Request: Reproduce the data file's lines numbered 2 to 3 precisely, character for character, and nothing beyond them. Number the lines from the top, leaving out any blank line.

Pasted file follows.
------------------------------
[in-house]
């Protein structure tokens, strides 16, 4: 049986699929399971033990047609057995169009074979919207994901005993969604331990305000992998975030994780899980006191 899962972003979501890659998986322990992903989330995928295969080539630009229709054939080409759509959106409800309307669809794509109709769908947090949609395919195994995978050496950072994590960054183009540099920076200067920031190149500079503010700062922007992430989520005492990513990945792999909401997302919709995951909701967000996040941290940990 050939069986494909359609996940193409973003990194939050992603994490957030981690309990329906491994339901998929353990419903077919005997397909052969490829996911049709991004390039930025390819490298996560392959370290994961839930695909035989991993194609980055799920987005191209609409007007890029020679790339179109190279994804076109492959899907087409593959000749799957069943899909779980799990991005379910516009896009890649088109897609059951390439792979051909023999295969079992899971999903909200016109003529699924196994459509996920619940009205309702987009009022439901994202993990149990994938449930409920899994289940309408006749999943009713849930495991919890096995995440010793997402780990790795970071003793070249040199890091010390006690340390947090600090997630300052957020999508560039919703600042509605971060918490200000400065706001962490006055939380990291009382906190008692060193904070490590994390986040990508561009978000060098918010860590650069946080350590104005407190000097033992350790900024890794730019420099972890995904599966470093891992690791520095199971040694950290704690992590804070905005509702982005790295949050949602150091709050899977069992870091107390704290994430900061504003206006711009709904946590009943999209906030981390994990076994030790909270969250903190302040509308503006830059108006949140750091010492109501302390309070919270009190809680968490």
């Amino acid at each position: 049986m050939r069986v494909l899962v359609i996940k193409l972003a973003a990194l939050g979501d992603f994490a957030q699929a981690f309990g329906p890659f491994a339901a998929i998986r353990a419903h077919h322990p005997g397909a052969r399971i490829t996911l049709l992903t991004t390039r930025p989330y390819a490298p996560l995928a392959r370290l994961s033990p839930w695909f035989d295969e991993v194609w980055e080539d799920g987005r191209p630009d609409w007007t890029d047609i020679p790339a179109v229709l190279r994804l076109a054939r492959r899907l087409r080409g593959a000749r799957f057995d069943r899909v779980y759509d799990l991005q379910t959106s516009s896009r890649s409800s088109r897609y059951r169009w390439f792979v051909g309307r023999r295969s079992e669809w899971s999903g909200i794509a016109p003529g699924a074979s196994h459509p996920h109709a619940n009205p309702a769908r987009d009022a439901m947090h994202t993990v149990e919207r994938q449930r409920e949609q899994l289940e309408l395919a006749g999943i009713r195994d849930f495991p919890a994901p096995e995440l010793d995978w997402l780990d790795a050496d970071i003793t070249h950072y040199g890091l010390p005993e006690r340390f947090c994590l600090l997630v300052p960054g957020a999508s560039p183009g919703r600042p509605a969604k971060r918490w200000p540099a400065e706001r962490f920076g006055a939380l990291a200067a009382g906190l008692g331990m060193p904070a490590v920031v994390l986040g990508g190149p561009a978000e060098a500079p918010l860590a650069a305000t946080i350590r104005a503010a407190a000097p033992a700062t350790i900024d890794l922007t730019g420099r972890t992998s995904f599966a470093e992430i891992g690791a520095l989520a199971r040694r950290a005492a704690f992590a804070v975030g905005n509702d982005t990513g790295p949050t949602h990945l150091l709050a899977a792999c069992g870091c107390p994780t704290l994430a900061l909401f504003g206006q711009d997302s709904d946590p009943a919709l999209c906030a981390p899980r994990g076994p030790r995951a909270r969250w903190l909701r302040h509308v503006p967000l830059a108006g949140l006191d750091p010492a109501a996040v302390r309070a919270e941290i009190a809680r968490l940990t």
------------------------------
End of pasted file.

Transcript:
């Protein structure tokens, strides 16, 4: 049986699929399971033990047609057995169009074979919207994901005993969604331990305000992998975030994780899980006191 899962972003979501890659998986322990992903989330995928295969080539630009229709054939080409759509959106409800309307669809794509109709769908947090949609395919195994995978050496950072994590960054183009540099920076200067920031190149500079503010700062922007992430989520005492990513990945792999909401997302919709995951909701967000996040941290940990 050939069986494909359609996940193409973003990194939050992603994490957030981690309990329906491994339901998929353990419903077919005997397909052969490829996911049709991004390039930025390819490298996560392959370290994961839930695909035989991993194609980055799920987005191209609409007007890029020679790339179109190279994804076109492959899907087409593959000749799957069943899909779980799990991005379910516009896009890649088109897609059951390439792979051909023999295969079992899971999903909200016109003529699924196994459509996920619940009205309702987009009022439901994202993990149990994938449930409920899994289940309408006749999943009713849930495991919890096995995440010793997402780990790795970071003793070249040199890091010390006690340390947090600090997630300052957020999508560039919703600042509605971060918490200000400065706001962490006055939380990291009382906190008692060193904070490590994390986040990508561009978000060098918010860590650069946080350590104005407190000097033992350790900024890794730019420099972890995904599966470093891992690791520095199971040694950290704690992590804070905005509702982005790295949050949602150091709050899977069992870091107390704290994430900061504003206006711009709904946590009943999209906030981390994990076994030790909270969250903190302040509308503006830059108006949140750091010492109501302390309070919270009190809680968490």
């Amino acid at each position: 049986m050939r069986v494909l899962v359609i996940k193409l972003a973003a990194l939050g979501d992603f994490a957030q699929a981690f309990g329906p890659f491994a339901a998929i998986r353990a419903h077919h322990p005997g397909a052969r399971i490829t996911l049709l992903t991004t390039r930025p989330y390819a490298p996560l995928a392959r370290l994961s033990p839930w695909f035989d295969e991993v194609w980055e080539d799920g987005r191209p630009d609409w007007t890029d047609i020679p790339a179109v229709l190279r994804l076109a054939r492959r899907l087409r080409g593959a000749r799957f057995d069943r899909v779980y759509d799990l991005q379910t959106s516009s896009r890649s409800s088109r897609y059951r169009w390439f792979v051909g309307r023999r295969s079992e669809w899971s999903g909200i794509a016109p003529g699924a074979s196994h459509p996920h109709a619940n009205p309702a769908r987009d009022a439901m947090h994202t993990v149990e919207r994938q449930r409920e949609q899994l289940e309408l395919a006749g999943i009713r195994d849930f495991p919890a994901p096995e995440l010793d995978w997402l780990d790795a050496d970071i003793t070249h950072y040199g890091l010390p005993e006690r340390f947090c994590l600090l997630v300052p960054g957020a999508s560039p183009g919703r600042p509605a969604k971060r918490w200000p540099a400065e706001r962490f920076g006055a939380l990291a200067a009382g906190l008692g331990m060193p904070a490590v920031v994390l986040g990508g190149p561009a978000e060098a500079p918010l860590a650069a305000t946080i350590r104005a503010a407190a000097p033992a700062t350790i900024d890794l922007t730019g420099r972890t992998s995904f599966a470093e992430i891992g690791a520095l989520a199971r040694r950290a005492a704690f992590a804070v975030g905005n509702d982005t990513g790295p949050t949602h990945l150091l709050a899977a792999c069992g870091c107390p994780t704290l994430a900061l909401f504003g206006q711009d997302s709904d946590p009943a919709l999209c906030a981390p899980r994990g076994p030790r995951a909270r969250w903190l909701r302040h509308v503006p967000l830059a108006g949140l006191d750091p010492a109501a996040v302390r309070a919270e941290i009190a809680r968490l940990t």